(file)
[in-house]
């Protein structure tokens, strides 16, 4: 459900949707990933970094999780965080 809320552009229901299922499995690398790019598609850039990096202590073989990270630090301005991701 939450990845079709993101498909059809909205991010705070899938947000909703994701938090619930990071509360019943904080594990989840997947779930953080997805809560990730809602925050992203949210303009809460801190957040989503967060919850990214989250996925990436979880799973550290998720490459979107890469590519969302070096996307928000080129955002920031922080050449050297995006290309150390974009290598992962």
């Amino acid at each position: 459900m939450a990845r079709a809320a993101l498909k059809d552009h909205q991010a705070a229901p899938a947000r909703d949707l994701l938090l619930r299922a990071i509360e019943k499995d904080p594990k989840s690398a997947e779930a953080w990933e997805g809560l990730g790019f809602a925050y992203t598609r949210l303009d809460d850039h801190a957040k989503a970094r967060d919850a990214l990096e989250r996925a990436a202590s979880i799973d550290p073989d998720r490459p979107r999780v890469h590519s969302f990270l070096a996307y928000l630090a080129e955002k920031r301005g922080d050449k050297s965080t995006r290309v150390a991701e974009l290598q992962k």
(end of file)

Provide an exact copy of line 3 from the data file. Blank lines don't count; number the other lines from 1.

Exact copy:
């Amino acid at each position: 459900m939450a990845r079709a809320a993101l498909k059809d552009h909205q991010a705070a229901p899938a947000r909703d949707l994701l938090l619930r299922a990071i509360e019943k499995d904080p594990k989840s690398a997947e779930a953080w990933e997805g809560l990730g790019f809602a925050y992203t598609r949210l303009d809460d850039h801190a957040k989503a970094r967060d919850a990214l990096e989250r996925a990436a202590s979880i799973d550290p073989d998720r490459p979107r999780v890469h590519s969302f990270l070096a996307y928000l630090a080129e955002k920031r301005g922080d050449k050297s965080t995006r290309v150390a991701e974009l290598q992962k």